During Ohio State's championship run in 2014, Joey Bosa rightfully attracted press and praise for his monstrous skills at defensive end. Less heralded was his counterpart at the other DE spot, senior Steve Miller.
Miller platooned at DE with Rashad Frazier, meaning that he didn't quite stuff the stat sheet in his final year as a Buckeye, but he proved to be a solid contributor to a championship defense. In 15 games last season, Miller recorded 34 total tackles, including 6.5 for loss and one sack. Those numbers probably don't come close to what we might have seen from Noah Spence in the same spot, but Miller was never really expected to be Spence, who was dismissed from the team without taking a snap in 2014.
But his biggest moment as a Buckeye came, of course, on what was at that point the biggest stage he had ever played on: in the Allstate Sugar Bowl, against Alabama. In the third quarter, he picked off a Blake Sims pass. Steve Miller then flew like an eagle, or perhaps a big old jet airliner. He went 41 yards with the ball in his hands for a score -- something he had actually predicted in the week leading up to the game, proving that he wasn't a...joker.
Miller has decent size, at 6'5 and about 255 pounds. Let's take a look at how he might contribute to his team in the NFL:
- Big game experience. As mentioned before, Miller has appeared in and performed in the biggest games that the college level has to offer. Prior to last season, he had only appeared situationally for the Buckeyes, recording just 16 tackles in his first three years with the program. But he has a reputation as a smart defender, which should give him some leverage at the next level.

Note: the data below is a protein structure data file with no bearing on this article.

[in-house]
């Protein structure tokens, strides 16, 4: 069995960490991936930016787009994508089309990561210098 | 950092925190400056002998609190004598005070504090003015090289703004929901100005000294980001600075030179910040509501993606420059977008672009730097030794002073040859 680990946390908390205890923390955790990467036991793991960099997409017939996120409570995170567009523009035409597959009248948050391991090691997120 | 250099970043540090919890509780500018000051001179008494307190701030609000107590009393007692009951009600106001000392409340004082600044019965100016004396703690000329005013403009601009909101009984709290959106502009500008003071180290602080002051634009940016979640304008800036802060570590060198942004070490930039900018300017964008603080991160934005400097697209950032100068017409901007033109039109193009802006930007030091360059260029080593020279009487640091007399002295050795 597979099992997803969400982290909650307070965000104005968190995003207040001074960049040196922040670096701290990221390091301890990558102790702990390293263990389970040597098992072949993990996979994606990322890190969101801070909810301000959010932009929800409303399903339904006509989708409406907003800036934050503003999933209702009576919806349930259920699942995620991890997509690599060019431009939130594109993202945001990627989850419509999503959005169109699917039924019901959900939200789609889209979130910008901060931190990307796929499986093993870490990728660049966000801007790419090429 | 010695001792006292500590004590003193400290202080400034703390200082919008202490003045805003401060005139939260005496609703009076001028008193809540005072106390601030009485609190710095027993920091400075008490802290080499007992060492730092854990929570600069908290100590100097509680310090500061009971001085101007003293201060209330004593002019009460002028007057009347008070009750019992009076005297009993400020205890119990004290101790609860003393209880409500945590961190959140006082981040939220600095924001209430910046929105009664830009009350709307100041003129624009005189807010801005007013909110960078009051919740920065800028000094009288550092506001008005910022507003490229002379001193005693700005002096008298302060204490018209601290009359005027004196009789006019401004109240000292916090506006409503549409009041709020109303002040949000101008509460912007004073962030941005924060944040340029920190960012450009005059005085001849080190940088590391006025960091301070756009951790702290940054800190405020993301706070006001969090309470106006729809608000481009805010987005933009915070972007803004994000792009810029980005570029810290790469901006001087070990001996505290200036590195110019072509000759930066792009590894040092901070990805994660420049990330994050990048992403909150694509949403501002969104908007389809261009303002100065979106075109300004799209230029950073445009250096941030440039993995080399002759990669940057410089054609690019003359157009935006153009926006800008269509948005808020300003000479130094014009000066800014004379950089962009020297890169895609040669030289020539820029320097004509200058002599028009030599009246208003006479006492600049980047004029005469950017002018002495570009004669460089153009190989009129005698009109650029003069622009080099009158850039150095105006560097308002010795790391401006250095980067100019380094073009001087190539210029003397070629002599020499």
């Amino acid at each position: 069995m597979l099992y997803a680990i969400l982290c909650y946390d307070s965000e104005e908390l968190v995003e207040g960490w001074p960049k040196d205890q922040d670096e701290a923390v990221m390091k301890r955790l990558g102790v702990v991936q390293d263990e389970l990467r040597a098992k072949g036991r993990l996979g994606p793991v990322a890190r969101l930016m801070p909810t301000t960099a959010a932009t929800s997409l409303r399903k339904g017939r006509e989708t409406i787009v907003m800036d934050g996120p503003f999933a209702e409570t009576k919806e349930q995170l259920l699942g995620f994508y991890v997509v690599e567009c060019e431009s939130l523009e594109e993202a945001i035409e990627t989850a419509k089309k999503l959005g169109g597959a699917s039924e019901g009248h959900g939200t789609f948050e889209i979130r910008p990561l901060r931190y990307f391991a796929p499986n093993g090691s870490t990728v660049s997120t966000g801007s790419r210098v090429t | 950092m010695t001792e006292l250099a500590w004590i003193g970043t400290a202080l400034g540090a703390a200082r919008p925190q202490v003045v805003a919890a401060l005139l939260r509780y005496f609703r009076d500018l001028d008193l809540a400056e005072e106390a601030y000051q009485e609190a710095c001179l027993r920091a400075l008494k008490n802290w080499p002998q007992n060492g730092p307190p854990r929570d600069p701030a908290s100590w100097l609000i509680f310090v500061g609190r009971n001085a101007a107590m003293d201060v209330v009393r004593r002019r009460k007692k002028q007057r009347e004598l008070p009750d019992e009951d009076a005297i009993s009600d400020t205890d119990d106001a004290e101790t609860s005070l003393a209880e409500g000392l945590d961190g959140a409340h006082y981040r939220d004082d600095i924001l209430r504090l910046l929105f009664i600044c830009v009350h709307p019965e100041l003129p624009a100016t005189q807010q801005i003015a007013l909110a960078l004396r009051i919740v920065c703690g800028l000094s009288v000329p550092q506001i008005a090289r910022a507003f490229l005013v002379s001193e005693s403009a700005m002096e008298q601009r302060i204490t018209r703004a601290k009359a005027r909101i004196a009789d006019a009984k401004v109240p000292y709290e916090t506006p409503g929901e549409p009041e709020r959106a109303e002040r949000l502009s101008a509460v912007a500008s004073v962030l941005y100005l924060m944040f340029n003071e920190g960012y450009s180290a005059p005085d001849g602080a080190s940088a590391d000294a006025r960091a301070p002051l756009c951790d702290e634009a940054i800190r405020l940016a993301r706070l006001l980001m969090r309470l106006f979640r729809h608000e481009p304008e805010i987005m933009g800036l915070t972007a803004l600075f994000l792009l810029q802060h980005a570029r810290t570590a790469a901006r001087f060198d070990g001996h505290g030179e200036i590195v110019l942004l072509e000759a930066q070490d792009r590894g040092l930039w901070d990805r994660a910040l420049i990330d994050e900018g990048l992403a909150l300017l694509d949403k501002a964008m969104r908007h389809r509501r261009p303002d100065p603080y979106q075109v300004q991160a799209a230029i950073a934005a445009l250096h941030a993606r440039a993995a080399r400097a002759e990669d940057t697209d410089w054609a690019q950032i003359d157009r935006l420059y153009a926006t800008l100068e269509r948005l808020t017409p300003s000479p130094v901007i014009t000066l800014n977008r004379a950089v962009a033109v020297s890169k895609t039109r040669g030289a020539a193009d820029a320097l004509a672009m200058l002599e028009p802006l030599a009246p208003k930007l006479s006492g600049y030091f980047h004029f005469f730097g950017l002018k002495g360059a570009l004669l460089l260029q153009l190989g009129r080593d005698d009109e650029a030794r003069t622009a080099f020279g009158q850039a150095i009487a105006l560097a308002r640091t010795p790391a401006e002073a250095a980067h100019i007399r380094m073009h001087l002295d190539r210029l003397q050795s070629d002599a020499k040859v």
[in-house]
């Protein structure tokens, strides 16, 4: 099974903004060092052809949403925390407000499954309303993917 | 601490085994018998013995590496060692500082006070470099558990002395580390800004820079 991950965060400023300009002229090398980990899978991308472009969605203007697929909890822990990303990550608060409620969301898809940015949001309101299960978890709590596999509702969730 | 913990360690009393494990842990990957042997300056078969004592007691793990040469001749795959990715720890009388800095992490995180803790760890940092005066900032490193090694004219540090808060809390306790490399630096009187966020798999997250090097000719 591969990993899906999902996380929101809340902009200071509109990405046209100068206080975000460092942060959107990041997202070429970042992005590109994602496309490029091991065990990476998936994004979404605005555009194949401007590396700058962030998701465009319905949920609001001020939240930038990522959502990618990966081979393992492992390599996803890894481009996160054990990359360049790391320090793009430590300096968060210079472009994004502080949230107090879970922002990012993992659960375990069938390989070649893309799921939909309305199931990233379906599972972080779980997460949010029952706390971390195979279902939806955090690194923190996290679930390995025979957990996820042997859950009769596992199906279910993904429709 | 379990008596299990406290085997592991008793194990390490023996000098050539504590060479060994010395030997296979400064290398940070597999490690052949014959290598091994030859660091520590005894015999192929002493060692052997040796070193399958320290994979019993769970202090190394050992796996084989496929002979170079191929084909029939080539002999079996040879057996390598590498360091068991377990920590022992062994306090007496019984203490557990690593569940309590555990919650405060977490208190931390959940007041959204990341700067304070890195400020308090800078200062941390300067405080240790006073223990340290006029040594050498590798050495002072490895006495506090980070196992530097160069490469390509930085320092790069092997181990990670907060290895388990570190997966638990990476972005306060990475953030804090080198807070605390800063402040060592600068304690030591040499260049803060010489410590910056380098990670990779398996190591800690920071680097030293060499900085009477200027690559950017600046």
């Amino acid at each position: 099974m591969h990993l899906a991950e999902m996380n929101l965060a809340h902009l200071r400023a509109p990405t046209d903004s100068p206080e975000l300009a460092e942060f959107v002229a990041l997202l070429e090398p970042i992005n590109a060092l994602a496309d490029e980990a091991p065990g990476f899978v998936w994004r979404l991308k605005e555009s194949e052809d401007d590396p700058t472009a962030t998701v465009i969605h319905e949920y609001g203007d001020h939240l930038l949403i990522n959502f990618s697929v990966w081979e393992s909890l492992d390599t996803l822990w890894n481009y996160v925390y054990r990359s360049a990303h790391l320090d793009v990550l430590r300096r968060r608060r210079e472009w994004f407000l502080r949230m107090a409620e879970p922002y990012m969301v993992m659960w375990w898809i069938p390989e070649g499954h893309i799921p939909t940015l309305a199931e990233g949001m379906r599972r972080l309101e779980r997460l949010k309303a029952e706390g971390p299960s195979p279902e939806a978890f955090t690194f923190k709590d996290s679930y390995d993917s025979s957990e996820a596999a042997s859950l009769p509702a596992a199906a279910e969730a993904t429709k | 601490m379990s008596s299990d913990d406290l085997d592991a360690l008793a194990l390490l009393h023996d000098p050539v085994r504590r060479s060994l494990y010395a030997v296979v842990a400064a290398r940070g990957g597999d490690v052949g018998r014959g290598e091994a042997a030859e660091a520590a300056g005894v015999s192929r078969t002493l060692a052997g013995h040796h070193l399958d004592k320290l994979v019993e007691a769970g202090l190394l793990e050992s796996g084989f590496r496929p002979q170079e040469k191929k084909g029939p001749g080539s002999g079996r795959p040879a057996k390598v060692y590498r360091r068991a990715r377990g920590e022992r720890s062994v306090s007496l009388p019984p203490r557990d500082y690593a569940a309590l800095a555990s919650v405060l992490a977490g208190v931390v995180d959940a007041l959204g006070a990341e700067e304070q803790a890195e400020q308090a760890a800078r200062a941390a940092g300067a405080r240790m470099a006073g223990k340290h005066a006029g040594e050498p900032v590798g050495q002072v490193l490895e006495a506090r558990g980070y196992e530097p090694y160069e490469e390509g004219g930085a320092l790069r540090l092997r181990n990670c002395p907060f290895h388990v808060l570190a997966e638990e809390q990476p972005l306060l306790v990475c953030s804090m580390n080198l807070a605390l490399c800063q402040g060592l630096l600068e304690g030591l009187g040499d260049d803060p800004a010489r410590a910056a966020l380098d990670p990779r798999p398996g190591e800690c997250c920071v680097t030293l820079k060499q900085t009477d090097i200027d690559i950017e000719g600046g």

- Discipline. Playing alongside the likes of Joey Bosa, Michael Bennett, and Adolphus Washington, Miller didn't have to be the best on Ohio State's defensive front. He just had to be good enough. He was, too -- despite a disappointing start to the season, the Buckeyes figured things out against the run just in time to stifle Melvin Gordon and limit Derrick Henry and T.J. Yeldon in back-to-back games. Miller did what was asked of him and propped up his side of the line, which was perhaps made easier by having several early-round NFL prospects next to him.
- Overall experience. There's just not a lot of tape on Miller from before 2014, as he was used sparingly on a deep defensive line. There's no telling whether he'll grow into a more productive player as he gains NFL experience, or if he'll continue to show up in fits and starts but not become the steady contributor he's hoping to become.
- Speed. Miller's 40 time is listed as a 5.01, which is not great for a defensive end. His time is on par with guys like Stanford's Henry Anderson, who is three inches taller and 40 pounds heavier than Miller. The 40 time isn't a be-all, end-all measure of player performance, obviously, but it's harder to contribute as an edge rusher without that extra zip. Two of the top DE prospects in this year's class, by comparison, ran a 4.53 (Vic Beasley) and a 4.60 (Dante Fowler).